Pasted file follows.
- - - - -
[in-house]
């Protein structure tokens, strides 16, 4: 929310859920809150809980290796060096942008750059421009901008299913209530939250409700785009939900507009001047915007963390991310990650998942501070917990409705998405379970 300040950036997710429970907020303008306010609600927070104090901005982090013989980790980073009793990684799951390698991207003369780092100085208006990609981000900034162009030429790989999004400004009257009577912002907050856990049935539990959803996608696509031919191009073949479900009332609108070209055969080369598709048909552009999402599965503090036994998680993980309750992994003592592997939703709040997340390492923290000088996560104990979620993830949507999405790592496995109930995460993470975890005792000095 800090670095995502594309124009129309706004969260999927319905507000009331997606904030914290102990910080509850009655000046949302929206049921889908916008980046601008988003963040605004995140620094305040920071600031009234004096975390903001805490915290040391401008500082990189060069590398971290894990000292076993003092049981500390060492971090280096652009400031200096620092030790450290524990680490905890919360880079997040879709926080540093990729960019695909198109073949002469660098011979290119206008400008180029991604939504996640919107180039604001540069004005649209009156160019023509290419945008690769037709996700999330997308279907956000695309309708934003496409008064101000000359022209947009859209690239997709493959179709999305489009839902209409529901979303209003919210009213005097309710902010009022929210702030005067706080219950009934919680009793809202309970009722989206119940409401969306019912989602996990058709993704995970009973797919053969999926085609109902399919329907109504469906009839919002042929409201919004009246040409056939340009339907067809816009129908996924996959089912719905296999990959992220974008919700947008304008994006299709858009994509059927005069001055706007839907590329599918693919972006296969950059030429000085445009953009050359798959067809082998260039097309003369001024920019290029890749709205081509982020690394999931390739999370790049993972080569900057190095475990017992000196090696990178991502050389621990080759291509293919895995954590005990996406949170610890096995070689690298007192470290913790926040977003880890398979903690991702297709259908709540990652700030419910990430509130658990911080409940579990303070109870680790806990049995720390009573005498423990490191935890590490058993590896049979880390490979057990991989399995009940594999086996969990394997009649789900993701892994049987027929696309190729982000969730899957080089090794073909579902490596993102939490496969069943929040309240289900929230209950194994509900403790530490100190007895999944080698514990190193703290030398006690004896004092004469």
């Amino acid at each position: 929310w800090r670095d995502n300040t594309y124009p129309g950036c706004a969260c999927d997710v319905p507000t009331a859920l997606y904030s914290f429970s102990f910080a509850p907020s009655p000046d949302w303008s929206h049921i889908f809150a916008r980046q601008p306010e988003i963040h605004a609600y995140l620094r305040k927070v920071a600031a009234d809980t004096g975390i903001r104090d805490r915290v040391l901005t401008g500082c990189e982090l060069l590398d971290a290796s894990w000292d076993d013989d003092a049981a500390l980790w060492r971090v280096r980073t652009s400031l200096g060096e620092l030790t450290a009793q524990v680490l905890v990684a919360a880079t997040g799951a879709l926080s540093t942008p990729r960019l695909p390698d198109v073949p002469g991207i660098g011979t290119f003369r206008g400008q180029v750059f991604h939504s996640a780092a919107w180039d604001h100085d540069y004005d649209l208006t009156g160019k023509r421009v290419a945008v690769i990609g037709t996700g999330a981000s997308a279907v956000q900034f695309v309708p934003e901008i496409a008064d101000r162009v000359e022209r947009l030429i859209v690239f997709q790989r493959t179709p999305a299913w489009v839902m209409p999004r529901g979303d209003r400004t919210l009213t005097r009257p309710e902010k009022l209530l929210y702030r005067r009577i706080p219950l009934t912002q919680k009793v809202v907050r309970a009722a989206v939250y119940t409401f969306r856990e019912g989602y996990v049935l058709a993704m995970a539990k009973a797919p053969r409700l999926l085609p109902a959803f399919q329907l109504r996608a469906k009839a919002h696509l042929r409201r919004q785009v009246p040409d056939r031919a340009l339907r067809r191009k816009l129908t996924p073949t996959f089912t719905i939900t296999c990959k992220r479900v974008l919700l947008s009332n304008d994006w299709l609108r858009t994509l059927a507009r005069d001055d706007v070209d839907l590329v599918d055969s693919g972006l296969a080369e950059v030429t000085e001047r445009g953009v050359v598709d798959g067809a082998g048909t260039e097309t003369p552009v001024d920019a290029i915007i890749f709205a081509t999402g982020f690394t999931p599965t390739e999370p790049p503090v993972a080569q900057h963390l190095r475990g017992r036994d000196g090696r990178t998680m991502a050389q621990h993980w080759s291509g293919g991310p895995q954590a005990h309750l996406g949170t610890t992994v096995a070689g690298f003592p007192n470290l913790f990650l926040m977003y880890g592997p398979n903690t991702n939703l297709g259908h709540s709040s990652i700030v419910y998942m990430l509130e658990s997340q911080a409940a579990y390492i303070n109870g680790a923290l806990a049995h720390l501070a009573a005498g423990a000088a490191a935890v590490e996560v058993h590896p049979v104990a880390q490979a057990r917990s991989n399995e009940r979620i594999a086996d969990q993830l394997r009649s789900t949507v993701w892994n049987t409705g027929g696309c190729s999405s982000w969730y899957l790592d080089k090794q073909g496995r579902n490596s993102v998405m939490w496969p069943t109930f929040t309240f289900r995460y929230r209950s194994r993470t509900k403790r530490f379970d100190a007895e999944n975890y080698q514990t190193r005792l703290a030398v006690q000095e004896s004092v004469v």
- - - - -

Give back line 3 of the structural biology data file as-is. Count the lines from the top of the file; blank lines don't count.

């Amino acid at each position: 929310w800090r670095d995502n300040t594309y124009p129309g950036c706004a969260c999927d997710v319905p507000t009331a859920l997606y904030s914290f429970s102990f910080a509850p907020s009655p000046d949302w303008s929206h049921i889908f809150a916008r980046q601008p306010e988003i963040h605004a609600y995140l620094r305040k927070v920071a600031a009234d809980t004096g975390i903001r104090d805490r915290v040391l901005t401008g500082c990189e982090l060069l590398d971290a290796s894990w000292d076993d013989d003092a049981a500390l980790w060492r971090v280096r980073t652009s400031l200096g060096e620092l030790t450290a009793q524990v680490l905890v990684a919360a880079t997040g799951a879709l926080s540093t942008p990729r960019l695909p390698d198109v073949p002469g991207i660098g011979t290119f003369r206008g400008q180029v750059f991604h939504s996640a780092a919107w180039d604001h100085d540069y004005d649209l208006t009156g160019k023509r421009v290419a945008v690769i990609g037709t996700g999330a981000s997308a279907v956000q900034f695309v309708p934003e901008i496409a008064d101000r162009v000359e022209r947009l030429i859209v690239f997709q790989r493959t179709p999305a299913w489009v839902m209409p999004r529901g979303d209003r400004t919210l009213t005097r009257p309710e902010k009022l209530l929210y702030r005067r009577i706080p219950l009934t912002q919680k009793v809202v907050r309970a009722a989206v939250y119940t409401f969306r856990e019912g989602y996990v049935l058709a993704m995970a539990k009973a797919p053969r409700l999926l085609p109902a959803f399919q329907l109504r996608a469906k009839a919002h696509l042929r409201r919004q785009v009246p040409d056939r031919a340009l339907r067809r191009k816009l129908t996924p073949t996959f089912t719905i939900t296999c990959k992220r479900v974008l919700l947008s009332n304008d994006w299709l609108r858009t994509l059927a507009r005069d001055d706007v070209d839907l590329v599918d055969s693919g972006l296969a080369e950059v030429t000085e001047r445009g953009v050359v598709d798959g067809a082998g048909t260039e097309t003369p552009v001024d920019a290029i915007i890749f709205a081509t999402g982020f690394t999931p599965t390739e999370p790049p503090v993972a080569q900057h963390l190095r475990g017992r036994d000196g090696r990178t998680m991502a050389q621990h993980w080759s291509g293919g991310p895995q954590a005990h309750l996406g949170t610890t992994v096995a070689g690298f003592p007192n470290l913790f990650l926040m977003y880890g592997p398979n903690t991702n939703l297709g259908h709540s709040s990652i700030v419910y998942m990430l509130e658990s997340q911080a409940a579990y390492i303070n109870g680790a923290l806990a049995h720390l501070a009573a005498g423990a000088a490191a935890v590490e996560v058993h590896p049979v104990a880390q490979a057990r917990s991989n399995e009940r979620i594999a086996d969990q993830l394997r009649s789900t949507v993701w892994n049987t409705g027929g696309c190729s999405s982000w969730y899957l790592d080089k090794q073909g496995r579902n490596s993102v998405m939490w496969p069943t109930f929040t309240f289900r995460y929230r209950s194994r993470t509900k403790r530490f379970d100190a007895e999944n975890y080698q514990t190193r005792l703290a030398v006690q000095e004896s004092v004469v």